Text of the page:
Letter: Respecting the caucuses’ wishes
Although I don’t normally respond to newspaper editorials or letters to the editor, I am making an exception to first thank The Aspen Times for their kind compliments of me in their Friday editorial and second to correct some misconceptions.
It is true that the Pitkin Board of County Commissioners has been working on rules and regulations regarding the licensing of recreational marijuana for unincorporated Pitkin County since the summer. The process has been lengthy due many factors; one being the need for several work sessions on the issue, which raised more questions at each session by each of the commissioners, and second going through our normal public-hearing process. The timing of our discussions has more to do with other issues on our plates as well as all the research we have asked staff to do than the assertion that any one commissioner caused a delay in the process.
To assume that I am the cause of the logjam is to give me far more credit than I deserve. It is true that I have been an advocate for a temporary ban of recreational licenses in unincorporated Pitkin County. In fact, this has been my position from the onset and not just at our last regular meeting. But as only one of five commissioners, I certainly have not hindered our normal process in moving this agenda along. My issues with the licensing of recreational marijuana are not related to the passage of Amendment 64. In fact, I agree that marijuana should be legalized, decriminalized and properly regulated like any other drug on the market. Rather, my concerns are the timing and land-use impacts in our rural neighborhoods. The vast majority of counties and municipalities are taking a similar wait-and-see approach, including our neighbors in Garfield and Eagle counties.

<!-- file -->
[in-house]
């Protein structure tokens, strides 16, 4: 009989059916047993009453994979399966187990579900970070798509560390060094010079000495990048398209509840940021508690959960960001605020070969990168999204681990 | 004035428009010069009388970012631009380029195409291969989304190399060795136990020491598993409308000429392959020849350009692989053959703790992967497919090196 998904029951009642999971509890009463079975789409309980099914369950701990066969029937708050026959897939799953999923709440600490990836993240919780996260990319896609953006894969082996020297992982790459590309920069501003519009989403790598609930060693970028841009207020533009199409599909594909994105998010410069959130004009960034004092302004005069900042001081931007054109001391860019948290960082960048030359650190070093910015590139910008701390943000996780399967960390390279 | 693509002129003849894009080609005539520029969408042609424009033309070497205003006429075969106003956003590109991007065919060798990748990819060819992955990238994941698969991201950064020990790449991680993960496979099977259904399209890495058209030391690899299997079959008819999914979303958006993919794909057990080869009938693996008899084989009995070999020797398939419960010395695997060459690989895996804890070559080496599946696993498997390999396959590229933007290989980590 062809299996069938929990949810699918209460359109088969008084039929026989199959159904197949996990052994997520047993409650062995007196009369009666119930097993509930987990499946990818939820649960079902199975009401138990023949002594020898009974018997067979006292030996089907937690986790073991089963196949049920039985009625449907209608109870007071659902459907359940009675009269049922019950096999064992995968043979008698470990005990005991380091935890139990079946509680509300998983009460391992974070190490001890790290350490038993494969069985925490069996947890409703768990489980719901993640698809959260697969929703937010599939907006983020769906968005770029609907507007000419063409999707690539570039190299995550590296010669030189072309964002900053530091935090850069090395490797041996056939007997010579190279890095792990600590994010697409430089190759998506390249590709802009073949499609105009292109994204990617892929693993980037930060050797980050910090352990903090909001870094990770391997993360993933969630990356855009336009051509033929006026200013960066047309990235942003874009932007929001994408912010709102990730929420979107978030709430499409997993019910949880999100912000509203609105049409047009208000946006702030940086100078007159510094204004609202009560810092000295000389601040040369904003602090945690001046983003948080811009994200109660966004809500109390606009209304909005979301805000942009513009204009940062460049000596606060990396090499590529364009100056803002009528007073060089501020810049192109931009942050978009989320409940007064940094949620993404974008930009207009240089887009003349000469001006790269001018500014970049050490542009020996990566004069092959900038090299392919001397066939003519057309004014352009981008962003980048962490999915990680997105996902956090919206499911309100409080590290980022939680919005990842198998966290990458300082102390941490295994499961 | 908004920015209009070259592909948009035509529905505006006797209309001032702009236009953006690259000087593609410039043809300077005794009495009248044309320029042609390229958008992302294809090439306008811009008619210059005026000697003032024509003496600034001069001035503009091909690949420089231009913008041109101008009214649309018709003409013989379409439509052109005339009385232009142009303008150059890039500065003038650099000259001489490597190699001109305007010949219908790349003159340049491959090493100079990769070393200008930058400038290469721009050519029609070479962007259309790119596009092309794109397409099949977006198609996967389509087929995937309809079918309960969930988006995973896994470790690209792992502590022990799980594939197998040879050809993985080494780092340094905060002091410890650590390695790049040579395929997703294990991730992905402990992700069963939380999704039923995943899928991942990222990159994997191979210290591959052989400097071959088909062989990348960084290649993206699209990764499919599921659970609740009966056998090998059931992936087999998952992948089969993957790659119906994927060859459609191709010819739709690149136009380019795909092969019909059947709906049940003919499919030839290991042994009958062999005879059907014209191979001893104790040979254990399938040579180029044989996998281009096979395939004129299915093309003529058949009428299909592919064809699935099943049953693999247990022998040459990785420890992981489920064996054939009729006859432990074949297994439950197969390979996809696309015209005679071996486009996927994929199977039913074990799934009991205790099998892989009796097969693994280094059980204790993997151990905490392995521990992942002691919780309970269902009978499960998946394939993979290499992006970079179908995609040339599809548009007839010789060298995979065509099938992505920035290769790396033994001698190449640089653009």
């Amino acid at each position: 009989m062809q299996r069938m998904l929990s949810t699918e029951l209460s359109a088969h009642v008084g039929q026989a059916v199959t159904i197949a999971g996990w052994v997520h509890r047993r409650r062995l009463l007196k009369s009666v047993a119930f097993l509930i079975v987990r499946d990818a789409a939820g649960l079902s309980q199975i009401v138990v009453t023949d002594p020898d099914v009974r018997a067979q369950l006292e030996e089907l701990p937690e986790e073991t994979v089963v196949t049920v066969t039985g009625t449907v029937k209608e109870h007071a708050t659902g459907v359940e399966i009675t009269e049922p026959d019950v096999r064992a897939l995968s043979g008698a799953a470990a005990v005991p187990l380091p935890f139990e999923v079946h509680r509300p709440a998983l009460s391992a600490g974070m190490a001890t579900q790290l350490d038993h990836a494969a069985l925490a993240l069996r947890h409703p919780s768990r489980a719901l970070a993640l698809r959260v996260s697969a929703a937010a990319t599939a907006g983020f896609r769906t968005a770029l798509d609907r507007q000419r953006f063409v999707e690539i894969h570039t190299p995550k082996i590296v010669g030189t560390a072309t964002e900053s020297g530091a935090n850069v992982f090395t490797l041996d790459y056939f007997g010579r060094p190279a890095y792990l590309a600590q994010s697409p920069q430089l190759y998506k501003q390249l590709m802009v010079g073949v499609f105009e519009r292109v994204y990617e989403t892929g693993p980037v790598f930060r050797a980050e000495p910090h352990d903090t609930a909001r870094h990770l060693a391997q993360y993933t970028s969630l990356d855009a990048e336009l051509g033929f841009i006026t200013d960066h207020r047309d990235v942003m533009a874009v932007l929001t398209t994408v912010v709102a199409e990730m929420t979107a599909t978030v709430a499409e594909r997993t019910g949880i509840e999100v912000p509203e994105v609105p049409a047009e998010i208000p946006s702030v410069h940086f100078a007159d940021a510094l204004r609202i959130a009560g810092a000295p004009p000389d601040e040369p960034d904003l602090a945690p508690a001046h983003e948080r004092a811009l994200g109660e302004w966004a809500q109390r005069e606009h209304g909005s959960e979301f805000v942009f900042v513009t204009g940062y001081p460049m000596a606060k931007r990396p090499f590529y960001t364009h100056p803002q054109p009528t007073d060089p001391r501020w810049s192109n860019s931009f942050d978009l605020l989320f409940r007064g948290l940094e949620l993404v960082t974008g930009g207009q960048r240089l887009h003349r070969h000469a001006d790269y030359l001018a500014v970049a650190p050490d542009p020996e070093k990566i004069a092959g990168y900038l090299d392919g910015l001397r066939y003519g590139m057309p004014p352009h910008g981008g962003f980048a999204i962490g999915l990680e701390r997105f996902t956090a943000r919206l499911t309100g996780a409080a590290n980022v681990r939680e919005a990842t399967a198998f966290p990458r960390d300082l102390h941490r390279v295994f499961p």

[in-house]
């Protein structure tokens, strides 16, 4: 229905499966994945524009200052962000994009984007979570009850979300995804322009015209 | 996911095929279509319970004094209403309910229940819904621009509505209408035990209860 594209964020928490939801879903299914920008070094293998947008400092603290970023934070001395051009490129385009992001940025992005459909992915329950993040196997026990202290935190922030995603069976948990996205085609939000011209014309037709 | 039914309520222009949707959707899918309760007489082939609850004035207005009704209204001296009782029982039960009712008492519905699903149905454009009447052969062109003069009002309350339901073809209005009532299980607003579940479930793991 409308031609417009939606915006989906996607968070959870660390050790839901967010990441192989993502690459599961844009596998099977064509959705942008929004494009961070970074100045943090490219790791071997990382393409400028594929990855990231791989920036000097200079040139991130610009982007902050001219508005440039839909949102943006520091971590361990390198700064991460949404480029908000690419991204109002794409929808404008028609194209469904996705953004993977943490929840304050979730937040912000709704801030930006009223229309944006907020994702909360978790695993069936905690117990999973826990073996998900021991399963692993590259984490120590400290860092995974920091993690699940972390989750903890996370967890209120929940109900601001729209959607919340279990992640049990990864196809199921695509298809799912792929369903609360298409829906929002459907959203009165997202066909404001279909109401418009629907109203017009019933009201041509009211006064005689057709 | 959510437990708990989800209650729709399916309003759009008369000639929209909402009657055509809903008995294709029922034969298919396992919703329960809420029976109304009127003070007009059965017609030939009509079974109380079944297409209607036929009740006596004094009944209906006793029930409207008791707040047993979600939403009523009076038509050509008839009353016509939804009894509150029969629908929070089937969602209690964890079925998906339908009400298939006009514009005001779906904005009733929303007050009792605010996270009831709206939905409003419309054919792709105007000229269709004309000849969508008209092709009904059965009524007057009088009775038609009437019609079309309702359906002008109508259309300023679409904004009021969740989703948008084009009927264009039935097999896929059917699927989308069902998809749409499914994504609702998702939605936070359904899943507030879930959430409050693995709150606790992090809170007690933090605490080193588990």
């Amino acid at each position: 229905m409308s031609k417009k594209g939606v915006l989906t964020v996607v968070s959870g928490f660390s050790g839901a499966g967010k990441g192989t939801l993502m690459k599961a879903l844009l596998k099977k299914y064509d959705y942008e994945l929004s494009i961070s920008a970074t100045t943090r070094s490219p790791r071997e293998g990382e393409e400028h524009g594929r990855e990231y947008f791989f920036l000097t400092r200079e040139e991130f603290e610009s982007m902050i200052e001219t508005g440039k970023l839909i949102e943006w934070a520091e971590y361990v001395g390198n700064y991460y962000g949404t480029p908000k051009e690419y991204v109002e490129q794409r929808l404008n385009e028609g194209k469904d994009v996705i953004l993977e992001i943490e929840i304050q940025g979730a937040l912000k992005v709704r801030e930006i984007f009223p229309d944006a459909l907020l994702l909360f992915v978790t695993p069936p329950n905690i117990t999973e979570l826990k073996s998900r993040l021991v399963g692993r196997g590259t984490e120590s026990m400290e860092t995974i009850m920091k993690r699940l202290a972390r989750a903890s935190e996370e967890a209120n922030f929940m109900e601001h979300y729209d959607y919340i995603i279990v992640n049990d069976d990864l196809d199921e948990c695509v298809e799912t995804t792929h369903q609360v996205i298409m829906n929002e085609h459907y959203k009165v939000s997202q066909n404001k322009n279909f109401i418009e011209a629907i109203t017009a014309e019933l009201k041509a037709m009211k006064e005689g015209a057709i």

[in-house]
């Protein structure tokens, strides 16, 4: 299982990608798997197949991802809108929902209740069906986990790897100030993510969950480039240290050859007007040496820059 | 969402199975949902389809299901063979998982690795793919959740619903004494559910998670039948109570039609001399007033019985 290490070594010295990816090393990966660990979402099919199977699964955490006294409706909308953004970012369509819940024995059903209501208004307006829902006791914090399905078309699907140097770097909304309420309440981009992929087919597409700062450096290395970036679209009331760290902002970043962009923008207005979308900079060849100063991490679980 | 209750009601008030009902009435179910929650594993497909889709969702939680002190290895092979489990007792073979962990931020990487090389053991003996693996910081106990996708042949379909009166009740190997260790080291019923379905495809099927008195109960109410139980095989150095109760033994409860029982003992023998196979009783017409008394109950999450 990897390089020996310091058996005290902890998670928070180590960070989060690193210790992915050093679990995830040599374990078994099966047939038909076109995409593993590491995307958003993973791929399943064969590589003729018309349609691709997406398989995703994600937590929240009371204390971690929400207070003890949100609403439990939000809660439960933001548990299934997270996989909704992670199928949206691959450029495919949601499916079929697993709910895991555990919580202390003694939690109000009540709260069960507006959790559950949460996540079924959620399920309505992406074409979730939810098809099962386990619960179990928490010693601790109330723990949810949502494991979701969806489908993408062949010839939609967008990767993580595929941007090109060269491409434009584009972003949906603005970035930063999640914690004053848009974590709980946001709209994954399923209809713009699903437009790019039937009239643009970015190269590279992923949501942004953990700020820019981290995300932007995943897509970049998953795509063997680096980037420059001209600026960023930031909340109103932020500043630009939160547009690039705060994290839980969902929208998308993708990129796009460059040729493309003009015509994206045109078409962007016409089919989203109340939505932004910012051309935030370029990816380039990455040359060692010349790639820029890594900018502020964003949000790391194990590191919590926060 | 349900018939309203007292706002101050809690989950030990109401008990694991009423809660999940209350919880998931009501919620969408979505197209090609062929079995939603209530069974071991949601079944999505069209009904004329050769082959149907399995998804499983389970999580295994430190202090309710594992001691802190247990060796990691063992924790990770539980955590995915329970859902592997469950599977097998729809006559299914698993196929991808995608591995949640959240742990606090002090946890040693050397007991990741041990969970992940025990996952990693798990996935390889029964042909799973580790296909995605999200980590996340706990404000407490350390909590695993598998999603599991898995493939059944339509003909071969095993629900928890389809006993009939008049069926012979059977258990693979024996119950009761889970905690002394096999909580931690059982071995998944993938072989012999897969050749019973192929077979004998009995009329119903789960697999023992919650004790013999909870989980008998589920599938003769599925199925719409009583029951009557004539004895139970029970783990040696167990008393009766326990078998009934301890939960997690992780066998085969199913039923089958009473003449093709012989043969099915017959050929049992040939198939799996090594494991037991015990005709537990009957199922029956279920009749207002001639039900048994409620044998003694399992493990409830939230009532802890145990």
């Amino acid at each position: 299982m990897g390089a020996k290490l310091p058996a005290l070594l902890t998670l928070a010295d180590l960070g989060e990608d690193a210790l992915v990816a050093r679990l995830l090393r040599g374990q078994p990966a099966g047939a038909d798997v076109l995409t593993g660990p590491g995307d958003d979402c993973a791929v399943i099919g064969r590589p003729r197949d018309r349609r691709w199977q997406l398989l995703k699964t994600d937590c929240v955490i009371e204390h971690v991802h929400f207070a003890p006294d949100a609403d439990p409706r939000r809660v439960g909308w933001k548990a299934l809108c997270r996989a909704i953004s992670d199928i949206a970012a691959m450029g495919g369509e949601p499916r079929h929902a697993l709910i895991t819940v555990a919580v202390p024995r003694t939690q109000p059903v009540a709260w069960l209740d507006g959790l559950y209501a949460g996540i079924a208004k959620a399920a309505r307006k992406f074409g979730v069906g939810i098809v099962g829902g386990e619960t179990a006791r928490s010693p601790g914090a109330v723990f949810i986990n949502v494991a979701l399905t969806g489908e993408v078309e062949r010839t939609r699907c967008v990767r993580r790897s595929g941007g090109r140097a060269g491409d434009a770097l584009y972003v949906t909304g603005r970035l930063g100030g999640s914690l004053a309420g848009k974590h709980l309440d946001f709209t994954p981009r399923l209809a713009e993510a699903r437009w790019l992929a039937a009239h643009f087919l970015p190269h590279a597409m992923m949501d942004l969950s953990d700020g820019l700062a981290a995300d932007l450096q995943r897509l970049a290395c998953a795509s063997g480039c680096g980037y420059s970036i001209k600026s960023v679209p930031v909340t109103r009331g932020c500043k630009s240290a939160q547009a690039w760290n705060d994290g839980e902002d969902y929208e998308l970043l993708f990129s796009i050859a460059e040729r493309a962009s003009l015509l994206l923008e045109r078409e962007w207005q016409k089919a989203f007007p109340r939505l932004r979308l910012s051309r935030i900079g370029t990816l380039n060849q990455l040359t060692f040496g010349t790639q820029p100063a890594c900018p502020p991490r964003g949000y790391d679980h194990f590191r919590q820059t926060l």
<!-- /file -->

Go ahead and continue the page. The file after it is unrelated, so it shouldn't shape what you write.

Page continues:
There are and soon will be retail outlets throughout the Roaring Fork Valley from Aspen to Glenwood. While Snowmass Village is interestingly absent, product will readily be available where it makes sense that it should be and overseen by the municipalities, eliminating any concern regarding black-market operations.
I do agree with my fellow board members that Pitkin County should be a role model for other counties to follow. The time that the board has spent developing these rules and regulations will reflect that. I strongly argued that we honor the various caucuses’ requests for a one-year moratorium and am pleased that the board has agreed to this. This will allow county residents to gain a better understanding of the issues and impacts recreational dispensaries and grow sites might have in those rural neighborhoods where law enforcement may be hours away, as well as concerns about “mega” green houses for cultivation that are not in alignment nor character with their caucuses’ master plans. As a matter of fact, if those caucuses had asked that recreational dispensaries and cultivation sites be allowed in their neighborhoods, I would have supported those wishes equally as strongly.
My responsibility as an elected official is to address and hopefully enhance the health, safety and welfare of our residents. I look forward to an ongoing community discussion on how to best accomplish this while acknowledging the wishes of the community at large.
Pitkin County commissioner, District 5
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